By Kate Fallis
Believe it or not, the radio world is not immune to the ever-changing effects of the broadcast landscape. It’s time to talk about the future of radio and how podcasting fits into it all. Editor of Radio 4’s PM programme, Roger Sawyer, joined us for the Shout! Big Talk on the 18th of October and had some interesting opinions on how we’ll be getting our news in the future and how podcasting links into that.
Being part of the BBC, Roger was very much thinking ahead to the next generation and how they will consume news, rather than just the current audience. He told the story of how his children often come to him with news and bits of information that he wasn’t even aware of, and how he’s always wondering where they got it from and if it’s even true. With younger people taking to social media platforms such as Facebook, Twitter or Instagram, it may be difficult for them to differentiate fact from fiction. As we all know, there are plenty of scams and heavily sensationalised news articles doing the rounds, so for Roger, it’s all about being ahead of the game and figuring out the best way to provide reliable news to the younger generation.
Another thing he spoke very openly about was the new and exciting era of podcasts and how they could be used to a broadcaster’s advantage. He did mention that the BBC can be a bit behind the times and was originally just topping and tailing their on-air programmes for people to listen back to later. However, Roger told us a podcast must have much more to it than that. Podcasts need to add something extra to what a presenter may already offer in their everyday programme. His point links in nicely with what he said about the need for more engaging news stories and finding new ways to tell them. There’s definitely a market for human interest news features in podcasting that are too niche, too long or just not suitable for live radio. For example, Roger spoke of BBC broadcaster and journalist Steve Hewlett who was diagnosed with cancer in early 2016. Steve decided to take to the airwaves with his story and talked candidly to the presenter of Radio 4’s PM news programme, Eddie Mair. The response he received was overwhelmingly supportive, with listeners extremely interested in the topic and insight into Steve’s experiences with an aggressive form of cancer. Now I’m sure if Hewlett started up a weekly podcast a similar audience would be eager to listen, so there’s something else for the BBC to think about!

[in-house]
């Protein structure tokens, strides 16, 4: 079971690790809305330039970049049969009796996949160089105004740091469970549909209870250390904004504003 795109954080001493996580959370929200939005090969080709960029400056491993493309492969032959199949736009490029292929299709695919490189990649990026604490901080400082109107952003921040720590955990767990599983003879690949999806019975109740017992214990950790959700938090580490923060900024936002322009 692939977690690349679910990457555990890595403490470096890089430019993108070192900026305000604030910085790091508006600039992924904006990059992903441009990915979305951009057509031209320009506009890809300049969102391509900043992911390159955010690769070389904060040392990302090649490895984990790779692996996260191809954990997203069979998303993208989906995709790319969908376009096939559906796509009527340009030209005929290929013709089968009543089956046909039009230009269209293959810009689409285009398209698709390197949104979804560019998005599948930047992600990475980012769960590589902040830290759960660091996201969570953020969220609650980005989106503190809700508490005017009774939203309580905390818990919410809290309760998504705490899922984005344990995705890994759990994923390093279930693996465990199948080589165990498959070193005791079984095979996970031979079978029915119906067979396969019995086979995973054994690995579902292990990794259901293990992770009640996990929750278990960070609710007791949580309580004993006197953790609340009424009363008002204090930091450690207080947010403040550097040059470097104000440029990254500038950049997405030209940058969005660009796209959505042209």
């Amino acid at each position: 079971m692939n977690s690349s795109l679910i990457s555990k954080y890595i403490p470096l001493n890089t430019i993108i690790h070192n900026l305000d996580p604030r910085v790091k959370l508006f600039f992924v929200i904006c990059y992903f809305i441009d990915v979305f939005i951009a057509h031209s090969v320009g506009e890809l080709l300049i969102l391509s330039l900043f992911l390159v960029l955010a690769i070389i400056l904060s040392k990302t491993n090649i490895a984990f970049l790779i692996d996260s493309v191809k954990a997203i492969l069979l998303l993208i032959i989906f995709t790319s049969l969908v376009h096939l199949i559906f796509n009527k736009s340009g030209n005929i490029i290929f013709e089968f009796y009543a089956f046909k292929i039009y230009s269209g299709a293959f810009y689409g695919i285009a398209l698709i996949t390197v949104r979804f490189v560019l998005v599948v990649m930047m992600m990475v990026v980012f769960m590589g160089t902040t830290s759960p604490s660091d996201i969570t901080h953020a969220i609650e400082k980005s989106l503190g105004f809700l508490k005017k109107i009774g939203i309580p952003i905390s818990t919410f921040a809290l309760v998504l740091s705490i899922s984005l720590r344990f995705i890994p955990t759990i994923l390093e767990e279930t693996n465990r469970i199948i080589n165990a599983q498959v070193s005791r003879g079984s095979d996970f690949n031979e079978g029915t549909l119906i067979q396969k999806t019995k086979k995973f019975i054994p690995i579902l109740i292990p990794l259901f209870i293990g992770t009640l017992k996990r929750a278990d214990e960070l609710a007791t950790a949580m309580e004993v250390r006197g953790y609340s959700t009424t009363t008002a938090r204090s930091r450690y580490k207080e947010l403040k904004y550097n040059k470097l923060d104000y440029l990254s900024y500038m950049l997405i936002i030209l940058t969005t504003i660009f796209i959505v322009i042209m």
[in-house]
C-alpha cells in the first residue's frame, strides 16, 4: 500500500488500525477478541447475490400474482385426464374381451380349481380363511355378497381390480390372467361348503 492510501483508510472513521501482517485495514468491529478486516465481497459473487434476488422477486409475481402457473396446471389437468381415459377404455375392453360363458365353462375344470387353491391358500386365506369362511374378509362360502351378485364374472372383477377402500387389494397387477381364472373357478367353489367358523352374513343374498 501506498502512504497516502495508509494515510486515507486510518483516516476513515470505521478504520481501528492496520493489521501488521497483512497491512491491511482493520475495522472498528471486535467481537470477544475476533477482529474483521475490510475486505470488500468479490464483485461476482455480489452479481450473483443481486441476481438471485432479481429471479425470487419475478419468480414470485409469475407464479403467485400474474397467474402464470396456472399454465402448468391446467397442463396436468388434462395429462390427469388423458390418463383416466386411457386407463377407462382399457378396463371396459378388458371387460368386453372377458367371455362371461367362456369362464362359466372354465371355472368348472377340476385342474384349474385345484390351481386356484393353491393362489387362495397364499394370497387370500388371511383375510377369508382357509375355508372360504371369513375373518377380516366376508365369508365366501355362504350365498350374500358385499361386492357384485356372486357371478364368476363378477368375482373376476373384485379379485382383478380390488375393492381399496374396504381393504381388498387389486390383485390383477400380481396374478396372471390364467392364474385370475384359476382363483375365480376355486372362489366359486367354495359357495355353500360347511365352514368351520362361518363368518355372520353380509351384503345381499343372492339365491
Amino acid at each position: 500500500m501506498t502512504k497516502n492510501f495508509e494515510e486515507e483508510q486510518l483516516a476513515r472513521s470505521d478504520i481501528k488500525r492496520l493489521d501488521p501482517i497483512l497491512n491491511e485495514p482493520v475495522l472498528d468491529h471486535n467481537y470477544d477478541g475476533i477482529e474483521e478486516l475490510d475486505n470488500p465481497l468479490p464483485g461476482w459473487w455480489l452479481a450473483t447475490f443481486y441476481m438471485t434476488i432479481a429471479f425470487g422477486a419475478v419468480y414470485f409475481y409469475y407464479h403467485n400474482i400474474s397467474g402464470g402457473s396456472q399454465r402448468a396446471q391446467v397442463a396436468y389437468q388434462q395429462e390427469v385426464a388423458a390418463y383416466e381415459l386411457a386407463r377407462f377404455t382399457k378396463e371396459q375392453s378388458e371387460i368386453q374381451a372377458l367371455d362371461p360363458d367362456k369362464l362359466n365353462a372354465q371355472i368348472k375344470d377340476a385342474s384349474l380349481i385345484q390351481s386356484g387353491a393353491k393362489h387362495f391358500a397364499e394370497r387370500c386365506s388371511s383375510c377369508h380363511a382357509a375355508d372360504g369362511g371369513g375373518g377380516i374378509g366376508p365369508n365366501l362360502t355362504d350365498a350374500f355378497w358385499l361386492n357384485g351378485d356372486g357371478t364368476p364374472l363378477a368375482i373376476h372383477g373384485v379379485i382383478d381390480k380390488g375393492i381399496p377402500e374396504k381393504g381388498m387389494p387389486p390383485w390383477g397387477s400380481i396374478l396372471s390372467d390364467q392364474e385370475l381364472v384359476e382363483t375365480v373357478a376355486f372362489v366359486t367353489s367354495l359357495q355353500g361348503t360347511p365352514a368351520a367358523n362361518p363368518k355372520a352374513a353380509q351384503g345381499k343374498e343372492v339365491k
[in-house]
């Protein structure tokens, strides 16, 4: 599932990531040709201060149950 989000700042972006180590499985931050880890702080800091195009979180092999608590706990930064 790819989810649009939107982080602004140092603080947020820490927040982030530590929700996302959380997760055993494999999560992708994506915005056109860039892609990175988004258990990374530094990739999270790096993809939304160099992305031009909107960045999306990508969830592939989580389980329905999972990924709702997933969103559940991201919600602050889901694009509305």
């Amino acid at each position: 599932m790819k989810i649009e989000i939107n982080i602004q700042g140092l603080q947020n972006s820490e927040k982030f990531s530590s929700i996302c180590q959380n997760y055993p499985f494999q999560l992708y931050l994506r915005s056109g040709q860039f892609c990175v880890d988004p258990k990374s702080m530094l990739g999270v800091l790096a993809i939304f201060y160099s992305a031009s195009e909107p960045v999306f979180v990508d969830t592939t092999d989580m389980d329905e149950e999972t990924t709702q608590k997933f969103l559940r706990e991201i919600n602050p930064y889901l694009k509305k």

Naturally, Roger was also keen to reiterate how important online is for broadcasters in this virtual age, just as Alex Chandler did for television. Every radio station now has its own website with links to news, presenters, competitions and even advertising. It’s a new and very profitable means for broadcasters to engage with their audiences in a more interactive and visual way. Of course, social media is all part of this and every new thing that’s put on the website is likely to be shared on those platforms to generate website traffic. In many ways, I think radio is adjusting very well to the changing landscapes of the broadcast world and has a bright future ahead. Let’s be honest, people are always going to be keen to listen to something while they exercise, travel or even just at home, and podcasting will only strengthen the influence radio broadcasters have on their listeners.